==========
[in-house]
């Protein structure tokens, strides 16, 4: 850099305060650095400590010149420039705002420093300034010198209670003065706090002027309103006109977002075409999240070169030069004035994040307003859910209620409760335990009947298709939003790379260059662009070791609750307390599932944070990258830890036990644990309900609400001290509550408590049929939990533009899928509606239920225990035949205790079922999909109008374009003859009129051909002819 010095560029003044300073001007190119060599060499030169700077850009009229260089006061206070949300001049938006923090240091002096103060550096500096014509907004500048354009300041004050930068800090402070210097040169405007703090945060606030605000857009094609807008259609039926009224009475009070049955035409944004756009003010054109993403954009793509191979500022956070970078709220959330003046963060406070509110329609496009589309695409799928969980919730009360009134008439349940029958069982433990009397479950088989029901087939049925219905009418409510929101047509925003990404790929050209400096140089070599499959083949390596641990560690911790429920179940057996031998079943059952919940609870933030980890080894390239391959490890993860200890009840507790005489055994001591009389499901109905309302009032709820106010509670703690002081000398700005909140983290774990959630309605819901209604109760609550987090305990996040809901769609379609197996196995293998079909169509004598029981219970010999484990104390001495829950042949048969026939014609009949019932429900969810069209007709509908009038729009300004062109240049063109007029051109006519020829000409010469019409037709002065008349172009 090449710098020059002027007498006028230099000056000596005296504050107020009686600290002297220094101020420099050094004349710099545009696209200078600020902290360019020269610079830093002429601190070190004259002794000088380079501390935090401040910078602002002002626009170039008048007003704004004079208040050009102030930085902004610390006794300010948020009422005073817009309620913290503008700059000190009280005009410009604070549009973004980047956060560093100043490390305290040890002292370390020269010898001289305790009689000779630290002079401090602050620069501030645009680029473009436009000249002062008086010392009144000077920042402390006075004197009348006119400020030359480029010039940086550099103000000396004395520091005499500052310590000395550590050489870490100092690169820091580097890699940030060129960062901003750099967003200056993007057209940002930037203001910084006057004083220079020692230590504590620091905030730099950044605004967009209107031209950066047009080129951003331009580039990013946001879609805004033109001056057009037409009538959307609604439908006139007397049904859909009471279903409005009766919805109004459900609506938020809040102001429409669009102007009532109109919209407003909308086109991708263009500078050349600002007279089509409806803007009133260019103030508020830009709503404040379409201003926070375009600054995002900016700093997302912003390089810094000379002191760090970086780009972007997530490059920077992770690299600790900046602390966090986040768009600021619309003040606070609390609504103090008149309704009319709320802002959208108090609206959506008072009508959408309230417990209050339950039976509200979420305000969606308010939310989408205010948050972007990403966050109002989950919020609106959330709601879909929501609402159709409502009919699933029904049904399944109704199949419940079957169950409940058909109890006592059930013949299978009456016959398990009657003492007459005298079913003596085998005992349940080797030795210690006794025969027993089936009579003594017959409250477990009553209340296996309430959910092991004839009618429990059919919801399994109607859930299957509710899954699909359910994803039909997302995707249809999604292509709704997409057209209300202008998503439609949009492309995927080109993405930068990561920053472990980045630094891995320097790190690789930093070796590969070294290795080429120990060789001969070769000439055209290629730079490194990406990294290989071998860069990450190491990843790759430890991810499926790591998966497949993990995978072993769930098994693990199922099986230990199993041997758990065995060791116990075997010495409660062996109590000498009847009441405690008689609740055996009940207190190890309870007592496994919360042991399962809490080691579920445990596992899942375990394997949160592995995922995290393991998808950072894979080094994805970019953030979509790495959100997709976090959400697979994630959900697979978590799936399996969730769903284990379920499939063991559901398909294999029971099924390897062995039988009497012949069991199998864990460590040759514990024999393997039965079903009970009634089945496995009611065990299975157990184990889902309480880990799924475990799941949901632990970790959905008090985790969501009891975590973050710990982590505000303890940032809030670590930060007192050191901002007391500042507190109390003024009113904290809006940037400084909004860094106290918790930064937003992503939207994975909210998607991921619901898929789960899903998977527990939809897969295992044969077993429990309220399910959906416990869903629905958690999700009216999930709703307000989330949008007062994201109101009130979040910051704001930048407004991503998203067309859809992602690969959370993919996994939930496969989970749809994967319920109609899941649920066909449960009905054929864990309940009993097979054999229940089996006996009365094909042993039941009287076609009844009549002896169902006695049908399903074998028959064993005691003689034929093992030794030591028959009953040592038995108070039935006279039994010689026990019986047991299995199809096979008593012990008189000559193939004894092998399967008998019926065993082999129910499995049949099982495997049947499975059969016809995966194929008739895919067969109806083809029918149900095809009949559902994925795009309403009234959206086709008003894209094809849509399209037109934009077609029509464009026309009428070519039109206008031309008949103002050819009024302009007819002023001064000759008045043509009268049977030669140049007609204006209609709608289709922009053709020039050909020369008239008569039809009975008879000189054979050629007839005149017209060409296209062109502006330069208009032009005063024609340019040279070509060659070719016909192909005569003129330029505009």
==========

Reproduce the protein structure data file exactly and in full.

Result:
[in-house]
């Protein structure tokens, strides 16, 4: 850099305060650095400590010149420039705002420093300034010198209670003065706090002027309103006109977002075409999240070169030069004035994040307003859910209620409760335990009947298709939003790379260059662009070791609750307390599932944070990258830890036990644990309900609400001290509550408590049929939990533009899928509606239920225990035949205790079922999909109008374009003859009129051909002819 010095560029003044300073001007190119060599060499030169700077850009009229260089006061206070949300001049938006923090240091002096103060550096500096014509907004500048354009300041004050930068800090402070210097040169405007703090945060606030605000857009094609807008259609039926009224009475009070049955035409944004756009003010054109993403954009793509191979500022956070970078709220959330003046963060406070509110329609496009589309695409799928969980919730009360009134008439349940029958069982433990009397479950088989029901087939049925219905009418409510929101047509925003990404790929050209400096140089070599499959083949390596641990560690911790429920179940057996031998079943059952919940609870933030980890080894390239391959490890993860200890009840507790005489055994001591009389499901109905309302009032709820106010509670703690002081000398700005909140983290774990959630309605819901209604109760609550987090305990996040809901769609379609197996196995293998079909169509004598029981219970010999484990104390001495829950042949048969026939014609009949019932429900969810069209007709509908009038729009300004062109240049063109007029051109006519020829000409010469019409037709002065008349172009 090449710098020059002027007498006028230099000056000596005296504050107020009686600290002297220094101020420099050094004349710099545009696209200078600020902290360019020269610079830093002429601190070190004259002794000088380079501390935090401040910078602002002002626009170039008048007003704004004079208040050009102030930085902004610390006794300010948020009422005073817009309620913290503008700059000190009280005009410009604070549009973004980047956060560093100043490390305290040890002292370390020269010898001289305790009689000779630290002079401090602050620069501030645009680029473009436009000249002062008086010392009144000077920042402390006075004197009348006119400020030359480029010039940086550099103000000396004395520091005499500052310590000395550590050489870490100092690169820091580097890699940030060129960062901003750099967003200056993007057209940002930037203001910084006057004083220079020692230590504590620091905030730099950044605004967009209107031209950066047009080129951003331009580039990013946001879609805004033109001056057009037409009538959307609604439908006139007397049904859909009471279903409005009766919805109004459900609506938020809040102001429409669009102007009532109109919209407003909308086109991708263009500078050349600002007279089509409806803007009133260019103030508020830009709503404040379409201003926070375009600054995002900016700093997302912003390089810094000379002191760090970086780009972007997530490059920077992770690299600790900046602390966090986040768009600021619309003040606070609390609504103090008149309704009319709320802002959208108090609206959506008072009508959408309230417990209050339950039976509200979420305000969606308010939310989408205010948050972007990403966050109002989950919020609106959330709601879909929501609402159709409502009919699933029904049904399944109704199949419940079957169950409940058909109890006592059930013949299978009456016959398990009657003492007459005298079913003596085998005992349940080797030795210690006794025969027993089936009579003594017959409250477990009553209340296996309430959910092991004839009618429990059919919801399994109607859930299957509710899954699909359910994803039909997302995707249809999604292509709704997409057209209300202008998503439609949009492309995927080109993405930068990561920053472990980045630094891995320097790190690789930093070796590969070294290795080429120990060789001969070769000439055209290629730079490194990406990294290989071998860069990450190491990843790759430890991810499926790591998966497949993990995978072993769930098994693990199922099986230990199993041997758990065995060791116990075997010495409660062996109590000498009847009441405690008689609740055996009940207190190890309870007592496994919360042991399962809490080691579920445990596992899942375990394997949160592995995922995290393991998808950072894979080094994805970019953030979509790495959100997709976090959400697979994630959900697979978590799936399996969730769903284990379920499939063991559901398909294999029971099924390897062995039988009497012949069991199998864990460590040759514990024999393997039965079903009970009634089945496995009611065990299975157990184990889902309480880990799924475990799941949901632990970790959905008090985790969501009891975590973050710990982590505000303890940032809030670590930060007192050191901002007391500042507190109390003024009113904290809006940037400084909004860094106290918790930064937003992503939207994975909210998607991921619901898929789960899903998977527990939809897969295992044969077993429990309220399910959906416990869903629905958690999700009216999930709703307000989330949008007062994201109101009130979040910051704001930048407004991503998203067309859809992602690969959370993919996994939930496969989970749809994967319920109609899941649920066909449960009905054929864990309940009993097979054999229940089996006996009365094909042993039941009287076609009844009549002896169902006695049908399903074998028959064993005691003689034929093992030794030591028959009953040592038995108070039935006279039994010689026990019986047991299995199809096979008593012990008189000559193939004894092998399967008998019926065993082999129910499995049949099982495997049947499975059969016809995966194929008739895919067969109806083809029918149900095809009949559902994925795009309403009234959206086709008003894209094809849509399209037109934009077609029509464009026309009428070519039109206008031309008949103002050819009024302009007819002023001064000759008045043509009268049977030669140049007609204006209609709608289709922009053709020039050909020369008239008569039809009975008879000189054979050629007839005149017209060409296209062109502006330069208009032009005063024609340019040279070509060659070719016909192909005569003129330029505009």